But these points are just the flavor of 2017. Next year already promises smoother sailing with regulators, politicians, and popular culture finally wrapping their minds around this budding technology. The swindlers will be weeded out, and the eliminating functions of a free market will dispel of agents that do not serve its tenants.
Yet, please do not forget this; bitcoin is still in early days. The final expression of digital currency is still far out on the horizon. However, we can unfurl its potential by first gaining a grip on what makes it tick.
The real substance of the matter comes in how bitcoin is fundamentally upending the way we construct value, as well as empowering individuals. When people question what bitcoin bases its values on, please fire back the same question regarding any fiat currency.
In addressing the second point, perhaps it takes a bit more time and care than opening a bank account, but bitcoin turns individuals into their own bank.
At base, bitcoin hopes to eliminate third parties, and some government bodies have already iterated their genuine fear. The fear comes from the fact that there is now an innovation which empowers individuals to take personal responsibility for their financial security. Insofar as libertarian thinkers have huddled around the idea should prove its liberating effects.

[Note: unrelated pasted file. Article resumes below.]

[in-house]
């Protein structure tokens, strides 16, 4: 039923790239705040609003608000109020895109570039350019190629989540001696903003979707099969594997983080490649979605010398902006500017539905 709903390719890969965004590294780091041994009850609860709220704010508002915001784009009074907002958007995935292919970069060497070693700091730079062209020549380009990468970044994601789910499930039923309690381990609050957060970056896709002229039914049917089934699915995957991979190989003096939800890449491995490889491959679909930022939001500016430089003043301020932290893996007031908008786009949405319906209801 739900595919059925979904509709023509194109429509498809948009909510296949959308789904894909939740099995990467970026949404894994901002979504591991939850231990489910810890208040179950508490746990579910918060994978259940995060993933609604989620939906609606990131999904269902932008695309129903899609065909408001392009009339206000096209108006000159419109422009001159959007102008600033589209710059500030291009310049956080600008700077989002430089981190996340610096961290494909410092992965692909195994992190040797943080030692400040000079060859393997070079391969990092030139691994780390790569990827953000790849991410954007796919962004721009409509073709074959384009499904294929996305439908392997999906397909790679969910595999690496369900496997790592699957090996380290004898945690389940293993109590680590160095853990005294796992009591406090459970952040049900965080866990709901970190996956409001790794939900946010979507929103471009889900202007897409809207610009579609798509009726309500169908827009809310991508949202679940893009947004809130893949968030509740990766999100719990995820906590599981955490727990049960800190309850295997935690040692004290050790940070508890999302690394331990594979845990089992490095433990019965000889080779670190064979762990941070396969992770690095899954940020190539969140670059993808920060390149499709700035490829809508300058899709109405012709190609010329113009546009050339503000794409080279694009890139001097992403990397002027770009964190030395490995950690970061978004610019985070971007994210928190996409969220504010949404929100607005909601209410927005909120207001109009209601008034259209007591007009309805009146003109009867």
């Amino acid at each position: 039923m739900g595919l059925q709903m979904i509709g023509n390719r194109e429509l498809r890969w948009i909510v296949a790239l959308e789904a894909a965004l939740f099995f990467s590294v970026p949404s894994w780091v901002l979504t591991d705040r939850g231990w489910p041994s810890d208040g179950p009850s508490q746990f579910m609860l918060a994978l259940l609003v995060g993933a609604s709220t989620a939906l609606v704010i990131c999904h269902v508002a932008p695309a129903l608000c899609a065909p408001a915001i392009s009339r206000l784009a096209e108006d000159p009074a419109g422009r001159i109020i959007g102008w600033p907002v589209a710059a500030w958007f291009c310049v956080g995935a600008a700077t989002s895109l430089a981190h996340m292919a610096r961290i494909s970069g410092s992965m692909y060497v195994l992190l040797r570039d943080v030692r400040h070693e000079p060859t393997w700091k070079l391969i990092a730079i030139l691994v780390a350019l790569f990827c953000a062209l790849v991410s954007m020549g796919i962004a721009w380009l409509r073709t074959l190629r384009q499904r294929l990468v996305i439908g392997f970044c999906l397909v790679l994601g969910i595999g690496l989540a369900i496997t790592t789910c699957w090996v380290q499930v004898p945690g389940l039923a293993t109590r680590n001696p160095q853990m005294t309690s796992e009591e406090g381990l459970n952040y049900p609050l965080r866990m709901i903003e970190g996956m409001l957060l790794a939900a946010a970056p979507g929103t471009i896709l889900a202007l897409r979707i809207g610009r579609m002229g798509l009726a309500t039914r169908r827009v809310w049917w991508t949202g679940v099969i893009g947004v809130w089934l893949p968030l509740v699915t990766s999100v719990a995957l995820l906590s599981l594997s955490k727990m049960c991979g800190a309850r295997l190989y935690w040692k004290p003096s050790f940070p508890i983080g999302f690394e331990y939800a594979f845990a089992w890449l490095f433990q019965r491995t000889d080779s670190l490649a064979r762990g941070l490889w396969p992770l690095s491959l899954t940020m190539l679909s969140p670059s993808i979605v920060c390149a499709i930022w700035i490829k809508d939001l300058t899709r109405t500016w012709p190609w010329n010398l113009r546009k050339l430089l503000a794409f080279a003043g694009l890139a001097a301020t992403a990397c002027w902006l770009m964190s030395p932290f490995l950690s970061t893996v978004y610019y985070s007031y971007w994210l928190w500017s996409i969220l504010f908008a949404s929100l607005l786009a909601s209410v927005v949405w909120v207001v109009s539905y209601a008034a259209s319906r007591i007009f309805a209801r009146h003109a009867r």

On the other end of fear, there has already been real examples of hope displayed in the most disarrayed of countries. In nations where people weigh their money instead of counting it, the digital store of value is keeping families alive.
In Zimbabwe, where citizens point to a wheelbarrow when asked for their wallet due to the negative effects of quantitative easing, the deflationary cryptocurrency is making massive strides.
The applications even extend to the country’s responsible for the massive bank bailouts. Here we begin marching toward the characteristics of our current financial climate.
Attending to a Generation in Constant Catch-Up
Millennial generations in the US are reporting sentiments of financial instability and not having the tools to patch things up.
The LA Times reported the findings of a study that found members of the millennial generation incapable of replicating their parents’ quality of life. Researchers at Harvard, Stanford, and UC Berkeley found that:
“Children born in 1940 had a 92 percent chance of taking home more income than their parents, the research shows. By contrast, someone born in 1984, who is 32 years old today, has just a 50 percent likelihood of making more than his or her parents. Put another way; only about half of 30-something Americans earn more than their parents.”
It thus comes as no surprise that many are turning to cryptocurrencies in building their wealth. The access to entry is relatively simple, and the massive gains from little input are indeed enticing. More importantly, this form of money caters to a demographic that is hyper-familiar with life online.
Ultimately the rise of cryptocurrencies has answered a fundamental question forged in the heart of modern culture. Our staggering loss of trust in financial institutions was first met with despair as options outside of these systems were limited. But the induction of a form of value that can be transferred digitally, without intermediaries, is philosophically satisfying. The question remains, though, as to how bitcoin plans to turn theory into practice.